Aired on KSDS-FM on 11/22/19
RUN DATES: 11/12/19 – 12/15/19
VENUE: La Jolla Playhouse
In her marvelous, award-winning creation, “Cambodian Rock Band,’ currently one of the most produced plays in the country, acclaimed playwright Lauren Yee, an alumna of UC San Diego’s MFA Program in Playwriting, has worked something of a miracle.
In telling a poignant father-daughter story, she has interwoven humor, history and the tragedy of 1970s Cambodia during the genocidal reign of the Khmer Rouge. During that time, all arts were banned, including the buoyant pop music which is played by five of the six actors onstage.
Toggling between 1975, ’78 and 2008, we find Neary, a young American woman trying to bring a Khmer Rouge leader to trial: Comrade Duch, a real character who ran the S-21 prison where 21,000 people were tortured and killed.
Unexpectedly, Neary’s father, who was born in Cambodia, shows up, and secrets begin to unravel – including his connection to Duch, and to the Cambodian music scene.
The play is about family, resilience, survival—and the power of music. Many of the joyful, infectious songs come from the L.A.-based Cambodian rock band, Dengue Fever, that was Yee’s inspiration.
Our affable emcee and narrator, Daisuke Tsuji, later transforms into the forbidding Duch, a math teacher turned monster who is, shockingly, still alive.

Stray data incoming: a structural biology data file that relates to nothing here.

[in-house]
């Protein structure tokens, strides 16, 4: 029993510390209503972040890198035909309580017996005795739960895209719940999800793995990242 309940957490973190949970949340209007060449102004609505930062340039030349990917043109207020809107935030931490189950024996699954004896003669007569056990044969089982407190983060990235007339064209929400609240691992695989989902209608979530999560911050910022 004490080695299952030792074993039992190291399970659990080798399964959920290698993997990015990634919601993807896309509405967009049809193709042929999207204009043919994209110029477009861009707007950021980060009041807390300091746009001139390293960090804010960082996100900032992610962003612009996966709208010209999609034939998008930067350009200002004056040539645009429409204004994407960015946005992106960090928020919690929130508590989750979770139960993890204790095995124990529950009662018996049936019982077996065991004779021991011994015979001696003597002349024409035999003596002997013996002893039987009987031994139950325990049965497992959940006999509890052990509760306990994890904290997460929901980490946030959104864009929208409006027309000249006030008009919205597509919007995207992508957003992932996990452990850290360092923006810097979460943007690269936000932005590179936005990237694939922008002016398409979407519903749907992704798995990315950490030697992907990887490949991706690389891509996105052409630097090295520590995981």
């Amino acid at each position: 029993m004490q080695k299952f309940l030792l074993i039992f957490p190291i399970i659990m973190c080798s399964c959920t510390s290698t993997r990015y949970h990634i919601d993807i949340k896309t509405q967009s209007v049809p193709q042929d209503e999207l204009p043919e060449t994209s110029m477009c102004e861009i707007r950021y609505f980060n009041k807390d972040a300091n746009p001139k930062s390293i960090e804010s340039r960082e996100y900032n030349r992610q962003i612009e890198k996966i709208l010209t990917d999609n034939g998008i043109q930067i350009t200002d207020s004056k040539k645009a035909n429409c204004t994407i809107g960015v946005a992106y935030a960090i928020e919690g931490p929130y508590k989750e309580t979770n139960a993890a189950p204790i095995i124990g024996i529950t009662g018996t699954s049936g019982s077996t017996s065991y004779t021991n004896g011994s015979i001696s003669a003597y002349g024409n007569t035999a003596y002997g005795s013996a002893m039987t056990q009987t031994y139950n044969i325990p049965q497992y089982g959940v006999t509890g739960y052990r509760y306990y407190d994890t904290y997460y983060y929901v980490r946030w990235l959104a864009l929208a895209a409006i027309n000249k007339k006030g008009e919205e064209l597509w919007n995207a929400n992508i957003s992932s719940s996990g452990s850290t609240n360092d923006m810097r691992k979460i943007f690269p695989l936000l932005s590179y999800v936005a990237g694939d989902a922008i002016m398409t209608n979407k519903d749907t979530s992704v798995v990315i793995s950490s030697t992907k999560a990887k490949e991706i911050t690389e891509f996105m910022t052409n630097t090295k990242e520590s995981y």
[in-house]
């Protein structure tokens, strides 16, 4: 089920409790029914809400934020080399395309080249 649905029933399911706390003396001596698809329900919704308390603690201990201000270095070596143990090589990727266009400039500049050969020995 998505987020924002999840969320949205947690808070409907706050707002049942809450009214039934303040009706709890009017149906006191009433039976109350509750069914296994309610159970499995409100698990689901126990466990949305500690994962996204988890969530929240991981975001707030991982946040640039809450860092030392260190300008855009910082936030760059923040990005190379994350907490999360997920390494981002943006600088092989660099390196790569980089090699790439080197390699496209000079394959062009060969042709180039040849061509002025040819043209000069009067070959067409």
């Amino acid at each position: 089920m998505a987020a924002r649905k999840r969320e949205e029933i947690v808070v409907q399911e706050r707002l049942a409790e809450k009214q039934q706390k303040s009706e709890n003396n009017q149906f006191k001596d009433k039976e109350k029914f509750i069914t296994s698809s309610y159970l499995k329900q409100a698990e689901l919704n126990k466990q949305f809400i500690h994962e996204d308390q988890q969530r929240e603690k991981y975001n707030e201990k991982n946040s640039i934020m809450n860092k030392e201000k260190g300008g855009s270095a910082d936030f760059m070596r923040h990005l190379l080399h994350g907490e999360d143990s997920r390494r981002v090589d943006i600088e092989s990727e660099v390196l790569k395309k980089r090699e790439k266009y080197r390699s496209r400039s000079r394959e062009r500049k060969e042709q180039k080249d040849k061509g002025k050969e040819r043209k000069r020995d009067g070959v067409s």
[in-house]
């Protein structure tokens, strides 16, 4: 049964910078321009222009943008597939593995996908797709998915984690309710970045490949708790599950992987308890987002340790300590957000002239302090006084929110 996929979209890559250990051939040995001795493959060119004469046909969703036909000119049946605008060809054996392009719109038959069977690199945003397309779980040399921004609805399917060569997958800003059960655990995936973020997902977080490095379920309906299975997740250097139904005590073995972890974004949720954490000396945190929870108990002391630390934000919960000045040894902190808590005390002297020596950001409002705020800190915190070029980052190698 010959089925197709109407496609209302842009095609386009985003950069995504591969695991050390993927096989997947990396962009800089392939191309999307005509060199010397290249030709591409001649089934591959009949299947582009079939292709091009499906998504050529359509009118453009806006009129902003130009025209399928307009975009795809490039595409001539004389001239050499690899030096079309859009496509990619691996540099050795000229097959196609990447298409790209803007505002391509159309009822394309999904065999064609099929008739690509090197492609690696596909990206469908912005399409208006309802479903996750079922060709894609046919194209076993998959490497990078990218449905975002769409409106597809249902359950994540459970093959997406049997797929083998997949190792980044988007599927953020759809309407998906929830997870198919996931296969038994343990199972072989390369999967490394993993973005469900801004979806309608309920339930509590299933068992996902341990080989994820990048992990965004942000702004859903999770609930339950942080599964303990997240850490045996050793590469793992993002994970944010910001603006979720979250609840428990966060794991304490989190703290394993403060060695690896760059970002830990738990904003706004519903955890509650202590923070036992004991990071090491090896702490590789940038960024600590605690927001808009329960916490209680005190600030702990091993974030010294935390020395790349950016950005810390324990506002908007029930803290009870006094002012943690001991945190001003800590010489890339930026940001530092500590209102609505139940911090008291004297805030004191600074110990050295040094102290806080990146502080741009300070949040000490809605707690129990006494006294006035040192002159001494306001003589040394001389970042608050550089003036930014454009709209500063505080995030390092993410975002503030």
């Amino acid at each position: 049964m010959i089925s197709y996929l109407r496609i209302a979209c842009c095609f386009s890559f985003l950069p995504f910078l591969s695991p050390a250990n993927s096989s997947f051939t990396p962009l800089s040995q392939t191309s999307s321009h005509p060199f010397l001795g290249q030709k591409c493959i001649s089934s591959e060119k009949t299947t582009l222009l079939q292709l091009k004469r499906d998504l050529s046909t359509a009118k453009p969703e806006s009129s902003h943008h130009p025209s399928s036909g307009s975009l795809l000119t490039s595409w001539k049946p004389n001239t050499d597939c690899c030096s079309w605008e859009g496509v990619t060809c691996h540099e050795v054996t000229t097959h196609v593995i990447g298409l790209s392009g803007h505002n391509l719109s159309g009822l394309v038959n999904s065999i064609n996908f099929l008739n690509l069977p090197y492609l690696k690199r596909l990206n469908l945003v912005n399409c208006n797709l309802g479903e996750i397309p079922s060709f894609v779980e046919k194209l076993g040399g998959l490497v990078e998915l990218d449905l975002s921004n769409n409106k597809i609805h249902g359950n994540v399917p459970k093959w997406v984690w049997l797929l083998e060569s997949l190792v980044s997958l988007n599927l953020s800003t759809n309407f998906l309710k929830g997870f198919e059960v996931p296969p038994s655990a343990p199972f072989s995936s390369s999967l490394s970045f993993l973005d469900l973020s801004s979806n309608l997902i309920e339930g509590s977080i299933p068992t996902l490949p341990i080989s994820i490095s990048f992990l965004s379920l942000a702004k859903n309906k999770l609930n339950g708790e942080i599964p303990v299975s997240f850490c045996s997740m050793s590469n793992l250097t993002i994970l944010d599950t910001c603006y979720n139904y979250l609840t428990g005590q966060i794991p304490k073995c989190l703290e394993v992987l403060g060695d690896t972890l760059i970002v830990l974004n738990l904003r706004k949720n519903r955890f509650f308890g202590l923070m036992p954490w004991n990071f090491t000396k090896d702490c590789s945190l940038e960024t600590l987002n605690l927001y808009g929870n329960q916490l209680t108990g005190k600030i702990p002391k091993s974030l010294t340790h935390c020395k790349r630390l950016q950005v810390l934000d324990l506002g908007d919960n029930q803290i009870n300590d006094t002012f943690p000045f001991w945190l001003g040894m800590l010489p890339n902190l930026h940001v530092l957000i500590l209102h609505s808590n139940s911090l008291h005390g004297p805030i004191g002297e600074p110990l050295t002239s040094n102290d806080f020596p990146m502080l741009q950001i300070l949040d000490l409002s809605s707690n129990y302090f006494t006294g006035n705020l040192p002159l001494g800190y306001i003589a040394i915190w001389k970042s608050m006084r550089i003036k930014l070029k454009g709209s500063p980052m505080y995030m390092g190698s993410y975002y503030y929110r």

Joe Ngo, brilliantly morphing from young man to old, is outstanding as the father—a musician, jokester, prisoner, devoted dad, and a haunted man harboring horrible secrets. Ngo brings heart-rending authenticity to the role; his parents were teenagers forced into a Cambodian hard labor camp during the Khmer Rouge years.
As his daughter, and his youthful band’s lead singer, Brooke Ishibashi is wonderful. The whole ensemble is superb, under the expert direction of Chay Yew, who has shepherded this outstanding show since its world premiere at South Coast Repertory last year. The Oregon Shakespeare Festival production, which features almost the entire original cast, is now at the La Jolla Playhouse, in a co-production with OSF and Portland Center Stage.
It’s a stunning eye-opener—historically and musically—and a beautiful, moving tale of generational separation and connection.
©2019 PAT LAUNER/Patté Productions, Inc.